Purrfect Matches

By the Archives

August 1, 2017

Registrar Susan Cary and archivist Rihoko Ueno find real life counterparts to some of the cats featured in our current exhibition.

 

Like the artists in our current exhibition, Before Internet Cats: Feline Finds from the Archives of American Art, many of our Archives colleagues are cat lovers.  We thought it would be amusing to compare some of their cats to those in the exhibition, and here are the results!

Marzipan

Drawing from Esther Baldwin Williams sketchbook
Sketchbook, circa 1900. Esther Baldwin Williams and Esther Williams papers, 1887-1984. Archives of American Art, Smithsonian Institution.
Photograph of Marziapn
Sarah Mundy’s cat, Marzipan.

Marzipan, the feline companion of archivist Sarah Mundy, could have easily have been one of Esther Baldwin Williams’ models for her sketches of cats. While Siamese and black cats seem to be a favorite among artists, the tortoiseshell patterns of calicos are just as appealing!

 

Georgia

Photograph of cat with bunny
Anne Arnold’s cat, Stubbs, and one of her bunnies in Maine, 197- / Anne Arnold, photographer. Anne Arnold papers, circa 1925-2015. Archives of American Art, Smithsonian Institution.
Photograph of Georgia
Emily Shapiro’s cat, Georgia.

Artist Anne Arnold and editor of the Archives of American Art Journal Emily Shapiro understand the playful side of cats. While Stubbs enjoys his bunny companion, Emily’s cat Georgia takes a moment away from playtime with her toy mouse for a “cat” nap.

 

Cleocatra

Illustrated letter to David Soyer
Moses Soyer letter to David Soyer, 1940. Moses Soyer papers, circa 1905-1974. Archives of American Art, Smithsonian Institution.
Photograph of Cleocatra
Michelle Herman’s cat, Cleocatra.

Moses Soyer captured the beautiful markings on his cat, Bright Eyes, in this illustrated letter to his son, David. Digital experience manager Michelle Herman’s cat, Cleocatra, could be a direct descendant of Bright Eyes.

 

Lola

Holiday card sent to Joseph Cornell
Carolee Schneemann christmas card to Joseph Cornell, 196-?. Joseph Cornell papers, 1804-1986, bulk 1939-1972. Archives of American Art, Smithsonian Institution.
Photograph of Lola
Susan Cary’s cat, Lola.

Both artist Carolee Schneeman’s cat and registrar Susan Cary’s cat, Lola, keep a watchful eye out for movements outside during the quiet winter months. Perhaps they are anticipating spring?

 

Chairman Meow

Photograph of Pooh
Jay DeFeo’s cat, Pooh, in her studio, between 1960 and 1965 / Jay DeFeo, photographer. Jay DeFeo papers, circa 1940s-1970s. Archives of American Art, Smithsonian Institution.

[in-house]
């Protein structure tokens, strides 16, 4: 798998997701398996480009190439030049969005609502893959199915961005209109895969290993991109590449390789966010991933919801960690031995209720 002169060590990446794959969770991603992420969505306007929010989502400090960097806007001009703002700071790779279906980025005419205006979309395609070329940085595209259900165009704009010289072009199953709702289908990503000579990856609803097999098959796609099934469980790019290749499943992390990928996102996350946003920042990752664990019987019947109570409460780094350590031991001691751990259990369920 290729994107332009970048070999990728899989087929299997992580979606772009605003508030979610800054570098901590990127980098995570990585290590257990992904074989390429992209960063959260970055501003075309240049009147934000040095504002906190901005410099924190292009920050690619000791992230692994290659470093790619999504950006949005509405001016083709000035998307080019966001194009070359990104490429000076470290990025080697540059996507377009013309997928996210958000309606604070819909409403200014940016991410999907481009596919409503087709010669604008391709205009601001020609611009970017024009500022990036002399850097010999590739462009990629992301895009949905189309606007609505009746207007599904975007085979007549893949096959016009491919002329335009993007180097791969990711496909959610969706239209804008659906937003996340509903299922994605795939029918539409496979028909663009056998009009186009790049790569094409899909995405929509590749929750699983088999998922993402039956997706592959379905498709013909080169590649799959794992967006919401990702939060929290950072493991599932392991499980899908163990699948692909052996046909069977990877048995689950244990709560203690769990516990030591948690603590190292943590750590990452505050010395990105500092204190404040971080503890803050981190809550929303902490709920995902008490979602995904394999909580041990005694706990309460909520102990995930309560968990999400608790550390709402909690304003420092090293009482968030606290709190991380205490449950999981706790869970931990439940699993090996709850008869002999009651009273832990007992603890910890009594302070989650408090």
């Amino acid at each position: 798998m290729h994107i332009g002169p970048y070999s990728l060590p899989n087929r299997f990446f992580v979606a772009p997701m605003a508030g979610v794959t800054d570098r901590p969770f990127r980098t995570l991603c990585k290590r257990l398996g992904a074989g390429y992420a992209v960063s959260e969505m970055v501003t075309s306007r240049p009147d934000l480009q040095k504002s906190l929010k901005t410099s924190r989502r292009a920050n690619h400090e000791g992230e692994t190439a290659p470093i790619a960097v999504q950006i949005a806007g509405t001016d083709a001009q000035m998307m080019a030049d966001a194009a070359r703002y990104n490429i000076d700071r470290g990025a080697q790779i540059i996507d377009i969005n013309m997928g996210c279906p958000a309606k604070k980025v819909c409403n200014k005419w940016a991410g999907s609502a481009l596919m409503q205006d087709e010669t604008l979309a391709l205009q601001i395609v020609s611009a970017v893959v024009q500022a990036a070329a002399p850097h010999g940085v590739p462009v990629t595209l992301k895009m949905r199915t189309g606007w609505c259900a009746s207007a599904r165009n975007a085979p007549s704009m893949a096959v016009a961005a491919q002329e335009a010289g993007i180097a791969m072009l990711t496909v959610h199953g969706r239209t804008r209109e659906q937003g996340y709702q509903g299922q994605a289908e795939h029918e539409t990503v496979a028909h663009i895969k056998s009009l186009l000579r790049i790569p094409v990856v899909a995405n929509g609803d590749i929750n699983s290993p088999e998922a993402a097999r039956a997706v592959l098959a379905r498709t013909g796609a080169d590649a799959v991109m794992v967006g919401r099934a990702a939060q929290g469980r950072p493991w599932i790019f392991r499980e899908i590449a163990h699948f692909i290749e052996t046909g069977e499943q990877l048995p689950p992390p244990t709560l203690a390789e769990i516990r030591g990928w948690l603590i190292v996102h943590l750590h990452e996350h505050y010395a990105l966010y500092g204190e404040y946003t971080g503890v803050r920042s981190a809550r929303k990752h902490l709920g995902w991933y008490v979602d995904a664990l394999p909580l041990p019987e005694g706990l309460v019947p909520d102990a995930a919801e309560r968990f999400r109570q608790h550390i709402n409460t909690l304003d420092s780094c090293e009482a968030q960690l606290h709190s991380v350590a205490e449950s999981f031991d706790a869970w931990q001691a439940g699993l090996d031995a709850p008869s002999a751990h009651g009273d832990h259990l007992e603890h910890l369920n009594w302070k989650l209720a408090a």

Photograph of Chairman Meow
Michelle Herman’s cat, Chairman Meow.

Jay DeFeo’s cat, Pooh, perches in front of a “Be Calm” sign in her studio, but Chairman Meow, who also belongs to Michelle Herman, has mastered the art of tranquility and needs no reminding.

 

Lincoln

Cat by Mine Okubo
Miné Okubo painting of a black cat, 1972. Roy Leeper and Gaylord Hall collection of Miné Okubo papers, circa 1940-2001. Archives of American Art, Smithsonian Institution.
Photograph of Lincoln
Sarah Mitrani’s cat, Lincoln.

Archives digital imaging technician Sarah Mitrani’s feline, Lincoln, knows how to mug for the camera. Though he wasn’t the model for Miné Okubo’s painting, he would certainly have been an inspiration for the artist had they been contemporaries. Doppelgängers much?

 

Captain Henry McCuddlebugs

Sketch of a cat by Emily Barto
A Little Book of Little Cats and Commando, 1948 April. Emily N. Barto sketchbook, 1948 April. Archives of American Art, Smithsonian Institution.
Photograph of Captain Henry McCuddlebugs
Barbara Aiken’s cat, Captain Henry McCuddlebugs.

Emily Barto’s sketch of a kitten named “Kitzy” proves that cats have always known how to pose just so. Archivist Barbara Aikens’s cat Captain Henry McCuddlebugs is curled up and content, secure in the knowledge that, years later, cats rule the internet—as they knew they always would.

 

 

The exhibition Before Internet Cats: Feline Finds from the Archives of American Art is on view through October 29, 2017 in the Lawrence A. Fleischman Gallery at the Donald W. Reynolds Center for American Art and Portraiture (8th and F Streets NW, Washington, DC). Admission is free.

 

Susan Cary is the registrar and collections manager for the Archives and a self-proclaimed feline fanatic.

Rihoko Ueno is an archivist and co-curator of the exhibition Before Internet Cats: Feline Finds from the Archives of American Art.

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